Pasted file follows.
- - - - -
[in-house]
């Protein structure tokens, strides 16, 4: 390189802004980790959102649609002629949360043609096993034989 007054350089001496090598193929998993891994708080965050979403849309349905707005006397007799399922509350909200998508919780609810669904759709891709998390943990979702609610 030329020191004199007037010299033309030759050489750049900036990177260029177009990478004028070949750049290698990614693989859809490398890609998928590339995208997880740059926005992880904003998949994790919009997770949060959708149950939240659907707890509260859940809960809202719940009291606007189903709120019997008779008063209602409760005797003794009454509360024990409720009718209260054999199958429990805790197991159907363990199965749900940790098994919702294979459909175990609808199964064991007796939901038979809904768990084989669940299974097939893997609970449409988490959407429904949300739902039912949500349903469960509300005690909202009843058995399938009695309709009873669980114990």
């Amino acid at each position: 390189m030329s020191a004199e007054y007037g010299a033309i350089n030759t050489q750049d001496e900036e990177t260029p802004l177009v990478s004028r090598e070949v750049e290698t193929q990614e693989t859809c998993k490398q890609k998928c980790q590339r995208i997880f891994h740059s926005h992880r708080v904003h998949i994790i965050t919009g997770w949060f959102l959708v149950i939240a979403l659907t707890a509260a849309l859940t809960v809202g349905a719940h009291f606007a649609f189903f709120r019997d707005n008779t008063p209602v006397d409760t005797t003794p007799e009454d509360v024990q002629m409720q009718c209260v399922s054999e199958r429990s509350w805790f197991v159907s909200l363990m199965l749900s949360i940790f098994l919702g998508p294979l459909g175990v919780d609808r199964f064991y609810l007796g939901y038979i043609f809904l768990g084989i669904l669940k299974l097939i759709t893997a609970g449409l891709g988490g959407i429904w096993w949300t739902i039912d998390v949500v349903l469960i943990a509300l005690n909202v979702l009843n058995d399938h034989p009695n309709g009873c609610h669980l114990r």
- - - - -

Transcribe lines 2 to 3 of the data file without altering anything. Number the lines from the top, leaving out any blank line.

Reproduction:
């Protein structure tokens, strides 16, 4: 390189802004980790959102649609002629949360043609096993034989 007054350089001496090598193929998993891994708080965050979403849309349905707005006397007799399922509350909200998508919780609810669904759709891709998390943990979702609610 030329020191004199007037010299033309030759050489750049900036990177260029177009990478004028070949750049290698990614693989859809490398890609998928590339995208997880740059926005992880904003998949994790919009997770949060959708149950939240659907707890509260859940809960809202719940009291606007189903709120019997008779008063209602409760005797003794009454509360024990409720009718209260054999199958429990805790197991159907363990199965749900940790098994919702294979459909175990609808199964064991007796939901038979809904768990084989669940299974097939893997609970449409988490959407429904949300739902039912949500349903469960509300005690909202009843058995399938009695309709009873669980114990």
């Amino acid at each position: 390189m030329s020191a004199e007054y007037g010299a033309i350089n030759t050489q750049d001496e900036e990177t260029p802004l177009v990478s004028r090598e070949v750049e290698t193929q990614e693989t859809c998993k490398q890609k998928c980790q590339r995208i997880f891994h740059s926005h992880r708080v904003h998949i994790i965050t919009g997770w949060f959102l959708v149950i939240a979403l659907t707890a509260a849309l859940t809960v809202g349905a719940h009291f606007a649609f189903f709120r019997d707005n008779t008063p209602v006397d409760t005797t003794p007799e009454d509360v024990q002629m409720q009718c209260v399922s054999e199958r429990s509350w805790f197991v159907s909200l363990m199965l749900s949360i940790f098994l919702g998508p294979l459909g175990v919780d609808r199964f064991y609810l007796g939901y038979i043609f809904l768990g084989i669904l669940k299974l097939i759709t893997a609970g449409l891709g988490g959407i429904w096993w949300t739902i039912d998390v949500v349903l469960i943990a509300l005690n909202v979702l009843n058995d399938h034989p009695n309709g009873c609610h669980l114990r």